Mobile networks have been left outraged at Ofcom's decision to increase the fees that they should pay for mobile spectrum that they have acquired.
The communications regulator published a consultation on revising annual licence fees for the 900 MHz and 1800 MHz spectrum bands which cover voice calls, 3G and some 4G services.
Ofcom said it was directed by the government in December 2010 to revise the fees so that they reflect the "full market value".
The current proposed total annual licence fees for the spectrum bands in question have risen from £15.6m to £83.1m for both Vodafone and O2, £24.9m to £107.1m for EE, and £8.3m to £35.7m for Three UK.
Overall, it believes that the 900MHz band should increase from £24.8m to £138.5m and that the 1800MHz band should be bumped up from £39.7m to £170.4m.
A Vodafone spokesperson said that the company was "disappointed that Ofcom is proposing a 430 per cent increase in the fees we pay for our existing spectrum at a time when we are investing more than ever in vital national digital infrastructure".
The spokesperson added that the regulator "should be encouraging" private sector investment in infrastructure and new services like 4G.
EE took a similar stance to its rival, with a spokesperson for the UK's biggest mobile network claiming that the proposed increase in licence fees is "excessive" at a time when it claims to be investing heavily in the rollout of 4G.
A spokesperson for the smallest network that will offer 4G services - Three UK - said that the proposals "fail to recognise the relative value of high and low frequency spectrum, despite evidence from around the world".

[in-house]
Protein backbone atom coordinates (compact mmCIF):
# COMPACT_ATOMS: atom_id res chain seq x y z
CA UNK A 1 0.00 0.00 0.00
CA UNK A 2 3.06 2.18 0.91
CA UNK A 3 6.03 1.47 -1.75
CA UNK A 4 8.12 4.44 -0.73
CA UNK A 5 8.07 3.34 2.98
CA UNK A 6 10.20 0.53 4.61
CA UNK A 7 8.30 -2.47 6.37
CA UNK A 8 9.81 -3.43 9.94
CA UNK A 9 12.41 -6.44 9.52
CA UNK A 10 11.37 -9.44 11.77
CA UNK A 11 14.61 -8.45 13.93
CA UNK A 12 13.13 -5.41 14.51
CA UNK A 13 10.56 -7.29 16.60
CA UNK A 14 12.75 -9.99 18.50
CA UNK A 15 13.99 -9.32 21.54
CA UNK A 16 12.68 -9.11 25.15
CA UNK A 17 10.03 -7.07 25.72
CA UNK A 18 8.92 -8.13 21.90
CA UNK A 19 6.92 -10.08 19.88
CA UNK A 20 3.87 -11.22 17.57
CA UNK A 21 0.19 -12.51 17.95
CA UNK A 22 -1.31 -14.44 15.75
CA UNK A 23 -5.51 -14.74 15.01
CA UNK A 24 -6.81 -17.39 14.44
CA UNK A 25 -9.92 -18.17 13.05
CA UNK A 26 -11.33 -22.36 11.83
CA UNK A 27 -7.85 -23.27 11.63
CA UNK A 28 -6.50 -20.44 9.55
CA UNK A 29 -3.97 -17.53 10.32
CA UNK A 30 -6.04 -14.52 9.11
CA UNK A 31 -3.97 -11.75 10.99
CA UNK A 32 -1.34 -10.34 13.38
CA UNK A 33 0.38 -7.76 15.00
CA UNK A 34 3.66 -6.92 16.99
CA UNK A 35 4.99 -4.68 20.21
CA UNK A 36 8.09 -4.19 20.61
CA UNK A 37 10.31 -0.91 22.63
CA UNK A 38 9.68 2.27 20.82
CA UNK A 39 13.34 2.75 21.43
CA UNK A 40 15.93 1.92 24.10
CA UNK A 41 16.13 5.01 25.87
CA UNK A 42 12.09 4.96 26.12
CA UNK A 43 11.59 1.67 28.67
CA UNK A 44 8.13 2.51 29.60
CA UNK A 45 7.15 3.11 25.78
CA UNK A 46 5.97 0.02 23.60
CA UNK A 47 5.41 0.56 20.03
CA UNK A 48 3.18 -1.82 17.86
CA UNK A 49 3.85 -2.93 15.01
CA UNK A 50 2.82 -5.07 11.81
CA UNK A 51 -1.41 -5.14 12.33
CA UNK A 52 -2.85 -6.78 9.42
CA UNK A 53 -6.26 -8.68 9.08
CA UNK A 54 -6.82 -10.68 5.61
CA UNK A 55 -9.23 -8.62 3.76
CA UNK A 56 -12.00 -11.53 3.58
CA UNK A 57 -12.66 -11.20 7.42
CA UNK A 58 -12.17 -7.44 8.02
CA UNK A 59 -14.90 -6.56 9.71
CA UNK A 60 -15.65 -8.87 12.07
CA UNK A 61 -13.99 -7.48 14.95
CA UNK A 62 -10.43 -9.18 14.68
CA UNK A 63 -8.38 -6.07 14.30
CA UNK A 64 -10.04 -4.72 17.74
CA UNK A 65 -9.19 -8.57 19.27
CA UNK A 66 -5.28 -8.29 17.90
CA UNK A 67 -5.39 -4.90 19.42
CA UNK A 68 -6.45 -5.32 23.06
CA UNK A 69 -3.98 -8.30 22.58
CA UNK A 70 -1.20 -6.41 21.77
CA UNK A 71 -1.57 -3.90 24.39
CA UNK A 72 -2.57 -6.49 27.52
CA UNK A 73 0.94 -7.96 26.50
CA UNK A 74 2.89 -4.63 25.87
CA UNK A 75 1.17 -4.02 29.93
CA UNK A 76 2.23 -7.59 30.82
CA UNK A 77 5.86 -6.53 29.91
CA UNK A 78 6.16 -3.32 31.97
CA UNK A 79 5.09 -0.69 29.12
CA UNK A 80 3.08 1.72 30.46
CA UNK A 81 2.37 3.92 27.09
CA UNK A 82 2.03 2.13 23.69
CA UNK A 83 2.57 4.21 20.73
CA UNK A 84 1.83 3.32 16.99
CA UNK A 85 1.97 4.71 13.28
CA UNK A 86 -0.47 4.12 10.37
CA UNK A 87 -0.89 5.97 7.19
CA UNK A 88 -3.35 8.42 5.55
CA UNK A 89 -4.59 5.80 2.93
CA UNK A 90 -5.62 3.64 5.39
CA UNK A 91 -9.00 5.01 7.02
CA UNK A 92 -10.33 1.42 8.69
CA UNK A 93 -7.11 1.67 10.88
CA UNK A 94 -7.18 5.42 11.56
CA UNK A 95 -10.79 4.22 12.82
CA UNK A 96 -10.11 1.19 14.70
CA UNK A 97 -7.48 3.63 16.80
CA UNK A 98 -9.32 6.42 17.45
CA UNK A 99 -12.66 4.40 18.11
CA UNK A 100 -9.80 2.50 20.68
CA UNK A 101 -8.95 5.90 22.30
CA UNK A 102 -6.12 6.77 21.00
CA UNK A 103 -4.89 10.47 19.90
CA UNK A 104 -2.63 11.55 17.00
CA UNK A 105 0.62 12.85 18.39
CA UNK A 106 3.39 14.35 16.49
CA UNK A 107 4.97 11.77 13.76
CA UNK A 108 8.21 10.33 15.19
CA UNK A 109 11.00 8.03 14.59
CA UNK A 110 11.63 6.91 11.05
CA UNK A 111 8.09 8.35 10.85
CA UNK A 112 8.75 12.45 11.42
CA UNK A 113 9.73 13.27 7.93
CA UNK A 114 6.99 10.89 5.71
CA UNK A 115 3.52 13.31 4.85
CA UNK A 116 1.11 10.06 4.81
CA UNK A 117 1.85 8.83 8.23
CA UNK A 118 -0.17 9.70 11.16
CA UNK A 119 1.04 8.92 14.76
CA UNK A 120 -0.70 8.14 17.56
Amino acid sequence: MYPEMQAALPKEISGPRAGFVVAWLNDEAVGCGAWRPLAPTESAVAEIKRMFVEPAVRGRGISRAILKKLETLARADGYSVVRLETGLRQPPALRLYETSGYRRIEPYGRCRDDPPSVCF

"The sums proposed by Ofcom over-value high frequency spectrum," the spokesperson suggested.
But while the other networks were criticising the planned price rises, O2 said that the consultation document was "expected and the approach appears to be in line with Ofcom's earlier guidance".
All of the operators suggested that they would challenge the decision as part of the consultation, which is due to close on 19 December 2013.
In the past few years, mobile spectrum has been at the centre of several battles between mobile operators, as well as regulator Ofcom.
The 4G spectrum auction, which was completed earlier this year, raised £2.34bn, over £1bn less than the Office for Budget for Responsibility (OBR) had forecast. It is unclear whether Ofcom is trying to make up the shortfall by increasing the prices of the spectrum, but this would be unlikely as the deficit is the subject of an ongoing investigation by the National Audit Office.